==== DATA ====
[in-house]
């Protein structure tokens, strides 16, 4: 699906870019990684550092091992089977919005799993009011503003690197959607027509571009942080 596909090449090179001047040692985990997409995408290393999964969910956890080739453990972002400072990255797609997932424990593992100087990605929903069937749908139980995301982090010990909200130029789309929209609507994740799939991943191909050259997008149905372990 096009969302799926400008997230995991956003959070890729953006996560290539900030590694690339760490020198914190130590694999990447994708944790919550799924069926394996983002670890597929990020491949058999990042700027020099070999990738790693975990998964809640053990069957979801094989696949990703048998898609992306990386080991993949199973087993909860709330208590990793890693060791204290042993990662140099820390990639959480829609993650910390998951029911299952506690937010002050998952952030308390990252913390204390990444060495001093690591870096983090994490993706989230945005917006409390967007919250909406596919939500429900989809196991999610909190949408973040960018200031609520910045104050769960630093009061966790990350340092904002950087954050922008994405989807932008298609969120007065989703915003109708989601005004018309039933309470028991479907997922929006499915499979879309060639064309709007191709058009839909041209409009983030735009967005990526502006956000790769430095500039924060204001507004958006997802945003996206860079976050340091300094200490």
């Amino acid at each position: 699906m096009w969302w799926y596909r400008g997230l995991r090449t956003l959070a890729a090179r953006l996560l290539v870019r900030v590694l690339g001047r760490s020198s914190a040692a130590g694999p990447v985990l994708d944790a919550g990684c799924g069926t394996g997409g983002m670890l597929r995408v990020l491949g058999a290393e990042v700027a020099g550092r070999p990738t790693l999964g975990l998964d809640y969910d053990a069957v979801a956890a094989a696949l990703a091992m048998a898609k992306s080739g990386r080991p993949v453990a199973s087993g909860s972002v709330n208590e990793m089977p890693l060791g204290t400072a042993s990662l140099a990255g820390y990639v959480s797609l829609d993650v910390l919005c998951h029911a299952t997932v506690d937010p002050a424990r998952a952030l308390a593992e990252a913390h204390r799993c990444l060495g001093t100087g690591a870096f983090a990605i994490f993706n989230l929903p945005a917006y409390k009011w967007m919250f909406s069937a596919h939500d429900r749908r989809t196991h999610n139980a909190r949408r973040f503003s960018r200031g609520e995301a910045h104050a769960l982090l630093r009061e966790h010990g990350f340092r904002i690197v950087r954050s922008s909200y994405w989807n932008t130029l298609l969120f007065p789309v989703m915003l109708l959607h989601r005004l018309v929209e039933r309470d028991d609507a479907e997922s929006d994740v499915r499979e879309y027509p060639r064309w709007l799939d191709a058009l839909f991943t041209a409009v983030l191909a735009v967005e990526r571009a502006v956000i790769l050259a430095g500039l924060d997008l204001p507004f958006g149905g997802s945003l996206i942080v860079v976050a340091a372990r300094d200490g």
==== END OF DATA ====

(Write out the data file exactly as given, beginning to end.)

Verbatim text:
[in-house]
């Protein structure tokens, strides 16, 4: 699906870019990684550092091992089977919005799993009011503003690197959607027509571009942080 596909090449090179001047040692985990997409995408290393999964969910956890080739453990972002400072990255797609997932424990593992100087990605929903069937749908139980995301982090010990909200130029789309929209609507994740799939991943191909050259997008149905372990 096009969302799926400008997230995991956003959070890729953006996560290539900030590694690339760490020198914190130590694999990447994708944790919550799924069926394996983002670890597929990020491949058999990042700027020099070999990738790693975990998964809640053990069957979801094989696949990703048998898609992306990386080991993949199973087993909860709330208590990793890693060791204290042993990662140099820390990639959480829609993650910390998951029911299952506690937010002050998952952030308390990252913390204390990444060495001093690591870096983090994490993706989230945005917006409390967007919250909406596919939500429900989809196991999610909190949408973040960018200031609520910045104050769960630093009061966790990350340092904002950087954050922008994405989807932008298609969120007065989703915003109708989601005004018309039933309470028991479907997922929006499915499979879309060639064309709007191709058009839909041209409009983030735009967005990526502006956000790769430095500039924060204001507004958006997802945003996206860079976050340091300094200490």
């Amino acid at each position: 699906m096009w969302w799926y596909r400008g997230l995991r090449t956003l959070a890729a090179r953006l996560l290539v870019r900030v590694l690339g001047r760490s020198s914190a040692a130590g694999p990447v985990l994708d944790a919550g990684c799924g069926t394996g997409g983002m670890l597929r995408v990020l491949g058999a290393e990042v700027a020099g550092r070999p990738t790693l999964g975990l998964d809640y969910d053990a069957v979801a956890a094989a696949l990703a091992m048998a898609k992306s080739g990386r080991p993949v453990a199973s087993g909860s972002v709330n208590e990793m089977p890693l060791g204290t400072a042993s990662l140099a990255g820390y990639v959480s797609l829609d993650v910390l919005c998951h029911a299952t997932v506690d937010p002050a424990r998952a952030l308390a593992e990252a913390h204390r799993c990444l060495g001093t100087g690591a870096f983090a990605i994490f993706n989230l929903p945005a917006y409390k009011w967007m919250f909406s069937a596919h939500d429900r749908r989809t196991h999610n139980a909190r949408r973040f503003s960018r200031g609520e995301a910045h104050a769960l982090l630093r009061e966790h010990g990350f340092r904002i690197v950087r954050s922008s909200y994405w989807n932008t130029l298609l969120f007065p789309v989703m915003l109708l959607h989601r005004l018309v929209e039933r309470d028991d609507a479907e997922s929006d994740v499915r499979e879309y027509p060639r064309w709007l799939d191709a058009l839909f991943t041209a409009v983030l191909a735009v967005e990526r571009a502006v956000i790769l050259a430095g500039l924060d997008l204001p507004f958006g149905g997802s945003l996206i942080v860079v976050a340091a372990r300094d200490g």